38. I just went on a blogging / blog reading strike for several months and yours is probably the ONLY one that I still read and LOVE. loved the last article BTW – ‘Materials over Methods’….

    I’m liking this one too.

    Keep kickin’ butt

    Like

  39. Hi All,

    Thanks so much for all the great comments and additions to the post!

    A few quickies before bed:

    -@Vadim, thank you for the kind words about our friends in Russia! If it’s not in Russian now, it will be soon. Trust me :) Hope to meet you soon. I’ve never been to Russia but would love to visit.

    -Leo doesn’t talk about how he built his blog in the book, but here’s the basic hate-to-hear-it truth of most high-traffic blogs: write a lot of good content and submit well to sites like Digg, which creates inbound links and then creates excellent organic SEO. SEO on keywords in text is overrated.

    -@Michael JP – love the gedanken “what if” exercises. Good questions.

    -@Pekka – I haven’t had to rethink any of the 4HWW principles since I published the book, even though what I want to spend more time on has changed. I’m cutting back on travel and loving more time at home. Some people think I want all people to travel all the time, but that’s not true: I want people (myself included) to spend time on those things that matter most to them.

    -There was a question about sports epiphanies: I have wrestled since age 8 or so, and all of my thinking was changed when my HS coach entered the picture. His focus on principles vs. techniques — and massive conditioning — has led me to approach other things similarly. He produced a lot of champions and winning teams.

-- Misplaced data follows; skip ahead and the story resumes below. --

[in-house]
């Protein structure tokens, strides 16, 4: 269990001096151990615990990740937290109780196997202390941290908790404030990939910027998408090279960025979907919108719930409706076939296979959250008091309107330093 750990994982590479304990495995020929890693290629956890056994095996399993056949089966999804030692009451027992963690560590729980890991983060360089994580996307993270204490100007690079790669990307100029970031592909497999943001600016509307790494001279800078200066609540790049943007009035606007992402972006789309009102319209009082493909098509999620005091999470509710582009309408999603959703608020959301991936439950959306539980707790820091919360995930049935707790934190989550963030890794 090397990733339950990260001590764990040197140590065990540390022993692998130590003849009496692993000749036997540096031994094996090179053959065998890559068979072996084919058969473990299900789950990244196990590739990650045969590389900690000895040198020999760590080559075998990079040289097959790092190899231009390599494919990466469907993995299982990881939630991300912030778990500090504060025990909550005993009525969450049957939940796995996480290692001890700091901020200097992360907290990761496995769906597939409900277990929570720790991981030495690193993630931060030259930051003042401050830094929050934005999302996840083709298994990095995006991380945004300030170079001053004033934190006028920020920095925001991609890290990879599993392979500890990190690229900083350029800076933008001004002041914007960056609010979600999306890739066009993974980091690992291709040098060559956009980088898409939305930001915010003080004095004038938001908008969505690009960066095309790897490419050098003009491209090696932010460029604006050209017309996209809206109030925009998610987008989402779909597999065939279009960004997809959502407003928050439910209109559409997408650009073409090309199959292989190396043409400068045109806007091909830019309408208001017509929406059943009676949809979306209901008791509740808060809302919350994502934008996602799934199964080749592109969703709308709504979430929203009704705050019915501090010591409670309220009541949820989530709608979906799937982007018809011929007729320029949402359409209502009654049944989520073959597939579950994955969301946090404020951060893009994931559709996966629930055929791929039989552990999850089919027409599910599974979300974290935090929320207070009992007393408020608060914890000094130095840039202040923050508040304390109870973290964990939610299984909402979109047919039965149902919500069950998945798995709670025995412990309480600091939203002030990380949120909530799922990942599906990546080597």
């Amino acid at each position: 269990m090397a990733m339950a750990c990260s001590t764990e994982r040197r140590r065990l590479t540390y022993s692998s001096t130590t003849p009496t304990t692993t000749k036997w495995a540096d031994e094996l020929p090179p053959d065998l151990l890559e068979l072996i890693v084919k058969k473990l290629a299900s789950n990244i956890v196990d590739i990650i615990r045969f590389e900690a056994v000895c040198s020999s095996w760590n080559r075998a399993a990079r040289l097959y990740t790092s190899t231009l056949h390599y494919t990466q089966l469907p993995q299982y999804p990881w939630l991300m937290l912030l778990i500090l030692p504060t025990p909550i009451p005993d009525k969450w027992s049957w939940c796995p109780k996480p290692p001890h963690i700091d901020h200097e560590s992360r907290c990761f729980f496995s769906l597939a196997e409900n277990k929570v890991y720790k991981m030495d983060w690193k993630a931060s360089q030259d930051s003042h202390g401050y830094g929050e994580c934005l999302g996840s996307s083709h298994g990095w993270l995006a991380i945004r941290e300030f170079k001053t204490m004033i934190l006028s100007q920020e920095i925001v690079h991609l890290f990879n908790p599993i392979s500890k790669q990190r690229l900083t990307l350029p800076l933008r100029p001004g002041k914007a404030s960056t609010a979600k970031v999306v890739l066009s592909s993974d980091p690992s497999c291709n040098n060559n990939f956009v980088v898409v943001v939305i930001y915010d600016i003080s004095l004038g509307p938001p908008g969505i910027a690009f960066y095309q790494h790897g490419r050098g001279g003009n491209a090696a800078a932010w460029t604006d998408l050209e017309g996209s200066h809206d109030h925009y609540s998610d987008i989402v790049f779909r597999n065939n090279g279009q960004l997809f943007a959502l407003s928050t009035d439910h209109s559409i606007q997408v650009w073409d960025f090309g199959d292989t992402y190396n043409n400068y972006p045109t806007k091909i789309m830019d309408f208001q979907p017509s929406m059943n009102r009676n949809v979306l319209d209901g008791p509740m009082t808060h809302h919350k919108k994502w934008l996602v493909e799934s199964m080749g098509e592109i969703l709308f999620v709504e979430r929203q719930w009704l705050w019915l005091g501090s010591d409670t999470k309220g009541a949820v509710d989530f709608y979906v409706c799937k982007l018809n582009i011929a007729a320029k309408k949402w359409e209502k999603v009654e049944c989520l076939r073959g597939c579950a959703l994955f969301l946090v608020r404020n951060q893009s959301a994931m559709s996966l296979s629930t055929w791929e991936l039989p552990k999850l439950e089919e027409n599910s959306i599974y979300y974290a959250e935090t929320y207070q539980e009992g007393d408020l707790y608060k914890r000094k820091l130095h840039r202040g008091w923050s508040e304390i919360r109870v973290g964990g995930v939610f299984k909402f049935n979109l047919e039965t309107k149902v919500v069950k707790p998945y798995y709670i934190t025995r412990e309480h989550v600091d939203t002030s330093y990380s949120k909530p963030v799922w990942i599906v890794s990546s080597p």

Later lads and lasses :)

    Tim

    Like

  40. Tim,
    Awesome post that is extremely timely with the beginning of the new year and the current economic situation that many are facing. Simplify and FOCUS and you can attain anything…

    Keep up the great work,
    JIM

    Like

  41. Hi Tim (and Leo),

    Let me first start by thanking you for writing a book (and blog) that made quite an impact. I actually lost count of how many times I’ve listened to the 4HWW audio book during my daily commute. Listening to your audio book while driving out to work on a cold and grey winter’s day in the North of England is a pretty good motivator to start changing things ;-)

    As to this post, I actually find it more difficult to break old habits than to create new ones. I do understand that creating a new habit could imply breaking and older habit, but these seem to be the most challenging ones. Being a bit of a geek, the most difficult thing for me is to not get overwhelmed by “information overload”. So much cool and interesting stuff out there on Blogs, RSS Feeds, Twitter (using Twhirl), etc. and so many ways to get all that information delivered via different channels make it quite hard for me to just “pull the plug” (not literally) while I’m sitting at my computer.